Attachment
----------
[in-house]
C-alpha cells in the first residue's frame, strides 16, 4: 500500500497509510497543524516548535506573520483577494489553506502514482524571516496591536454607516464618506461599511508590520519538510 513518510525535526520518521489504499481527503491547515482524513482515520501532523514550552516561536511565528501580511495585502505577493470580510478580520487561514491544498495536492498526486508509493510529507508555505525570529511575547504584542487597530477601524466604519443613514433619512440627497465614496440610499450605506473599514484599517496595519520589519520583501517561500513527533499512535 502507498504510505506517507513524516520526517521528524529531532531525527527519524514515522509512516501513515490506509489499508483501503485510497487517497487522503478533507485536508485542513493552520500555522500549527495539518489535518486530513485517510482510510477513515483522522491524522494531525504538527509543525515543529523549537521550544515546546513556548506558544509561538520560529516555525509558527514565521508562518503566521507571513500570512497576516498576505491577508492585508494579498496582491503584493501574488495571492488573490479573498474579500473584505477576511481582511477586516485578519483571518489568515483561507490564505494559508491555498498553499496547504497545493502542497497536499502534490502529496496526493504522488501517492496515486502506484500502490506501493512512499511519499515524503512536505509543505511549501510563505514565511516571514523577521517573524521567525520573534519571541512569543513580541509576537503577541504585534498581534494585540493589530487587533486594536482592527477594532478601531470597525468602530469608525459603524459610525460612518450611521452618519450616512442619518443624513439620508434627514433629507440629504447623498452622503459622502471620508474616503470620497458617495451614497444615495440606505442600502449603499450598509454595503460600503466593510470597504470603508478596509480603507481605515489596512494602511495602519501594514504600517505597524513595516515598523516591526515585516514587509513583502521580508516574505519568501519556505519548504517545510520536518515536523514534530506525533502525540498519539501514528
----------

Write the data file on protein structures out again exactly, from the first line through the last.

[in-house]
C-alpha cells in the first residue's frame, strides 16, 4: 500500500497509510497543524516548535506573520483577494489553506502514482524571516496591536454607516464618506461599511508590520519538510 513518510525535526520518521489504499481527503491547515482524513482515520501532523514550552516561536511565528501580511495585502505577493470580510478580520487561514491544498495536492498526486508509493510529507508555505525570529511575547504584542487597530477601524466604519443613514433619512440627497465614496440610499450605506473599514484599517496595519520589519520583501517561500513527533499512535 502507498504510505506517507513524516520526517521528524529531532531525527527519524514515522509512516501513515490506509489499508483501503485510497487517497487522503478533507485536508485542513493552520500555522500549527495539518489535518486530513485517510482510510477513515483522522491524522494531525504538527509543525515543529523549537521550544515546546513556548506558544509561538520560529516555525509558527514565521508562518503566521507571513500570512497576516498576505491577508492585508494579498496582491503584493501574488495571492488573490479573498474579500473584505477576511481582511477586516485578519483571518489568515483561507490564505494559508491555498498553499496547504497545493502542497497536499502534490502529496496526493504522488501517492496515486502506484500502490506501493512512499511519499515524503512536505509543505511549501510563505514565511516571514523577521517573524521567525520573534519571541512569543513580541509576537503577541504585534498581534494585540493589530487587533486594536482592527477594532478601531470597525468602530469608525459603524459610525460612518450611521452618519450616512442619518443624513439620508434627514433629507440629504447623498452622503459622502471620508474616503470620497458617495451614497444615495440606505442600502449603499450598509454595503460600503466593510470597504470603508478596509480603507481605515489596512494602511495602519501594514504600517505597524513595516515598523516591526515585516514587509513583502521580508516574505519568501519556505519548504517545510520536518515536523514534530506525533502525540498519539501514528